Tuesday, February 22, 2011


07 February 2011 @ 06:13 pm
Raffles foils an interplanetary invasion (what, really?)  
"The Problem of Sore Bridge"

Just so you know....

From 1975, this is one of the best of the pastiches which Philip Jose Farmer wrote, using classic pulp and mystery characters. There is no XXX-rated attempt to shock the reader or convoluted speculation about lineages. There is, on the other hand, a cleverly written and well structured short story that explains three of the puzzling references from "The Problem of Thor Bridge", which have tantalized Holmes fans for generations.

For his main protagonists, Farmer chooses Arthur J. Raffles and Bunny Manders. Like Bulldog Drummond, still another character once immensely popular but almost forgotten today, Raffles was an upper class rogue who was famous as a champion cricket player and (when motivated by boredom or financial problems) a master burglar and thief. Appearing in a series of stories by E.W. Hornung (who was married to Arthur Conan Doyle`s sister), Raffles had great appeal to Victorian readers. A respectable gentleman and sports idol, the "amateur cracksman' also was a thief. So there was an inherent tension in the stories, as he could have lost it all if he was ever caught. (Also, there was the comforting suspicion that these idle swells were crooks.)

The Raffles tales are narrated by Bunny Manders, a sidekick who seems to have a serious crush on the cricketeer. Since it seems pretty clear that Leslie Charteris was strongly influenced by these stories, it explains the excessive praise of the hero's looks and mannerisms that is found in the early Saint books. I really doubt that there was any intention for readers to interpret this as anything more than straight friendship and hero worship, but it does feel a bit odd sometimes.

In "The Problem of the Sore Bridge", Raffles starts out initially to find out how the mysterious James Phillimore is obtaining the magnificent star saphhires which, once a month, he produces and sells. Investigating, our hero gets entangled with the journalist and duellist Isadora Persona, which leads his coming face to (sorta) face with the remarkable worm unknown to science. After that, events becomes completely wild as Raffles realizes he is dealing with a shape-changing extraterrestrial who can swiftlly transform to exactly resemble an armchair, a tree ....or an Englishman named James Philimore. To make things more urgent, every month the alien lays an egg (which resembles a star sapphire), from which hatches a remarkable worm (a larva alien.) So the creatures will multiply in geometric progression, moving undetectably among the unsuspecting humans, quickly replacing mankind. Eeek! And the only ones who realize the situation are a gentleman burglar and his sidekick.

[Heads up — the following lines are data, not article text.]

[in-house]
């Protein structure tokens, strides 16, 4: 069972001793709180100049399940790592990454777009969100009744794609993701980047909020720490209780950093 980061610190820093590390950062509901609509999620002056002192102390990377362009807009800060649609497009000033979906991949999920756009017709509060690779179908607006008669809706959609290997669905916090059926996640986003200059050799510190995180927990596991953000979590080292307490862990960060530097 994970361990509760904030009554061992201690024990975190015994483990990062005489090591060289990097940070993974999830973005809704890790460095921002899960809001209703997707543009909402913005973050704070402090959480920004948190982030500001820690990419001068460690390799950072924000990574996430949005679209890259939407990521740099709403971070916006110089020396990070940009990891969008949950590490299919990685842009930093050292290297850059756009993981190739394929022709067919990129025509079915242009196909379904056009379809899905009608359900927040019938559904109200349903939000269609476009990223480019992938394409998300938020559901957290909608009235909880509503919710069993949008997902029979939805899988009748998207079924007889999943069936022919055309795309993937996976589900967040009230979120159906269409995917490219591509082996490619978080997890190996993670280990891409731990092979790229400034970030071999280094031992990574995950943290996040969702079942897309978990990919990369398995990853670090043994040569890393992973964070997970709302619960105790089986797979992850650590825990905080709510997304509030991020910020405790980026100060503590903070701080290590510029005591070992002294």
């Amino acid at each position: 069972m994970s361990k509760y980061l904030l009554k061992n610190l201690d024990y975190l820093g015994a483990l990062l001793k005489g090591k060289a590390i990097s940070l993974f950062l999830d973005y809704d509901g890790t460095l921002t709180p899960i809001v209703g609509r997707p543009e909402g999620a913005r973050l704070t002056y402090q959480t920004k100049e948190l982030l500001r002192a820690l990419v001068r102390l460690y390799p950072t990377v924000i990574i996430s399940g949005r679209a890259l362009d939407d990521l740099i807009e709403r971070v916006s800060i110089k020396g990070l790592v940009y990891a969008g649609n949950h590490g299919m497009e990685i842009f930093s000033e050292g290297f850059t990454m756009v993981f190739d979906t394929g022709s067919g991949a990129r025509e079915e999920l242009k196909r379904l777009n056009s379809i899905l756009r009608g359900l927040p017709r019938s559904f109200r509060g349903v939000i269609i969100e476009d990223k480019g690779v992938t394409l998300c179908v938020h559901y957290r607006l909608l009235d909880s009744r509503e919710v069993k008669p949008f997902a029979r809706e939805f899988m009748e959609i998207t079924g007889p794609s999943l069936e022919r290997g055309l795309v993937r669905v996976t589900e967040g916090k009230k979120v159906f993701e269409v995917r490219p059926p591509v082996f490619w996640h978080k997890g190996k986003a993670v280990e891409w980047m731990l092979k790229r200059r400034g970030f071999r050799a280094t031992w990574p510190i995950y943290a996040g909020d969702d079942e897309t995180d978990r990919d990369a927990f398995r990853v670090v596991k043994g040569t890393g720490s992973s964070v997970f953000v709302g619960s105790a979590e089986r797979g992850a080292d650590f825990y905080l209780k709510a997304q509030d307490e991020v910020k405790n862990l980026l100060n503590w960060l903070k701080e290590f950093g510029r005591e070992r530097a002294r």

Farmer keeps the story rolling along quickly, with Raffles and Bunny pursuing the ET. leading up to the dramatic showdown on the cutter ALICIA as it sails to a rendezvous with the creature`s submerged spaceship. The amateur cracksman shows quick thinking and (frankly) an astonishing ability to comprehend these staggering events, where a typical Englishman of 1895 might have been stupefied. (In a realistic moment, when Bunny actually sees the alien melting, as it splits into three midget forms, he becomes nauseated and promptly vomits. I always thought people in horror films would be throwing up at some of the stuff they witness.)

Sherlock Holmes is on the periphery of the story, always just a few minutes behind Raffles, and his presence is felt more in the chance he might catch up and detain the cracksman. The two are distant relatives (third or fourth cousins) who have never met. So this story is of interest to Holmes fans as one of the better of many which explain those puzzling hints Watson dropped, and although Holmes makes only a brief appearance, he`s treated with respect and fidelity to the original canon.

It's been a very long time since I read the Raffles stories (another series long overdue for a revival), but as I recall, there is nothing here that is false to the personalities or actions of the two upper class crooks. Farmer portrays the rogue as likeable and flippant ("After all, if one is an Englishman, it`s no crime to be a snob, is it? Somebody has to be superior and we know who that someone is, don't we?") but capable of violent action as needed. Very much like his literary descendant, the Saint.

But finally, the title involves a truly atrocious pun. The alien assumes the guise of a narrow footbridge across a stream, Raffles and Bunny pound across it in their hard boots, there's a low moan...the sore bridge...oh, I can't continue.